This was a decision that obviously, justifiably infuriated multiple parties. Party A - The casual moviegoing audience that had every right to feel insulted by these superficially motivated money-leeching tactics, and to whom the company was proving unable to appeal to. Party B - The numerous animators who had been cornerstones within the company for decades, now being evicted from their desks and paintbrushes like garbage, as if their hard work and high standard of quality meant nothing. And Party C - Disney's own cousins at Pixar had not taken kindly to the dubiousness of these executive decisions. With their contract expiration date slowly approaching, this made the relationship between the two feel very testy and heated, certainly not helped by Eisner's arrogance and carelessness as CEO, as well as the outrageous and controversial announcement that Pixar's original IP's were now going to see direct to video sequels under a new branch called Circle 7. These were the type of business practices that proved Disney to no longer be the once proud innovators they once were, but was now instead a toxic and cynical workplace. Ironically enough, even when getting in with what was hip by making their first computer animated effort, that did nothing to improve their terrible marketing and lackluster storytelling of the time, here in the age of Disney's official transition...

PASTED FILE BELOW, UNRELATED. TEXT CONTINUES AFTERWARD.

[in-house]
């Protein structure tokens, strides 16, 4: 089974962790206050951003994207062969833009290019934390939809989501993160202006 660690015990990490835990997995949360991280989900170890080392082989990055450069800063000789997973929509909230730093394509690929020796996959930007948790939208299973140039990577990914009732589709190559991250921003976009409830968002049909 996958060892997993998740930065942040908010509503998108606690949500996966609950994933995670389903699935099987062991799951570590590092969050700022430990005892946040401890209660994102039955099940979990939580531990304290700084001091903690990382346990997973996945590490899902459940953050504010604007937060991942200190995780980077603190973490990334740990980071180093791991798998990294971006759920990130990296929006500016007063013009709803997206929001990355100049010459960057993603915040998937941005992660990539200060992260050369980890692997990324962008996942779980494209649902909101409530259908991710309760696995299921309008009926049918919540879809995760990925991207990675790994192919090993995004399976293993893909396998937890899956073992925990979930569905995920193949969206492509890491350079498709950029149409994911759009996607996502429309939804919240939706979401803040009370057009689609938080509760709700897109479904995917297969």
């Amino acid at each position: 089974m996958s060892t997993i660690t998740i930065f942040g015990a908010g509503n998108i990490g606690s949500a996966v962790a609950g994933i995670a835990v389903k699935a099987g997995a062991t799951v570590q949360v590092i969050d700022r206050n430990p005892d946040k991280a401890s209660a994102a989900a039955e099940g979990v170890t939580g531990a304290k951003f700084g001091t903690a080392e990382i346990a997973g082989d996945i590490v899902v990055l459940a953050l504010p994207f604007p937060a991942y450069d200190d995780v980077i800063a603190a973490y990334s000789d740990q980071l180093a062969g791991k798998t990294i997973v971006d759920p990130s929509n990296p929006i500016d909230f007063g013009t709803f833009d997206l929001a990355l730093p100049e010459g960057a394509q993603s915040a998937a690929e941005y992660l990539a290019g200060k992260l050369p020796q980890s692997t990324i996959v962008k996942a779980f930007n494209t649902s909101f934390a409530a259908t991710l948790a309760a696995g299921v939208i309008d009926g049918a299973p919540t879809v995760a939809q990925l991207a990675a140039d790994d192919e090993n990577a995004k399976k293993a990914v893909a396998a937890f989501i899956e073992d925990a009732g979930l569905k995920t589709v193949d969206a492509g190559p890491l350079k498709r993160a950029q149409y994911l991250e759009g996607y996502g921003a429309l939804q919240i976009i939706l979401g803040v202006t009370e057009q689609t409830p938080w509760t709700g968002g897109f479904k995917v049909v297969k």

Sunday, October 9, 2016

Brief Thoughts on Miss Peregrine's Home for Peculiar Children.

A little kookiness never hurt anyone. In fact, some visionaries have been able to use a signature kookiness to create an entire career for themselves, with today's case in point being Tim Burton, whose Gothic atmosphere and macabre invention have led to wholly original and fantastic films the likes of Edward Scissorhands and Big Fish. In spite of that pedigree, Burton has found himself in something of a slump for ten years now, giving us lifeless underperformers such as Alice in Wonderland and Dark Shadows, with only Sweeney Todd to break up the monotony.

Monday, October 3, 2016

True Story Double Feature: Queen of Katwe & Deepwater Horizon.

We hear the words "Based on a true story" quite a bit. With 2016 being no exception, we've received more than our fair share of films recounting unbelievable or inspiring events and giving them a dramatic narrative format, and a lot of times, given the impossible odds of the scenarios they portray, you can see exactly why studios would think them great choices. However, like any formula, it isn't faultless, as while many of these stories may indeed be incredible, they don't necessarily need these movies to properly honor them, nor do they translate well from book/headline to the screen (ie. Sully).

However, the two films I'm about to talk about today are not among those cases, one being Disney's latest live-action offering, Queen of Katwe about village girl turned chess champion Phiona Mutesi, the other being the latest thriller from Lone Survivor's Peter Berg, Deepwater Horizon about the crew who escaped from the titular oil rig that suffered a catastrophic oil spill and fiery eruption. Both movies are very different in how they approach their respective tales, but both of them are also of considerable quality and dramatic flair, and I hope you'll take the time to give both your attention soon.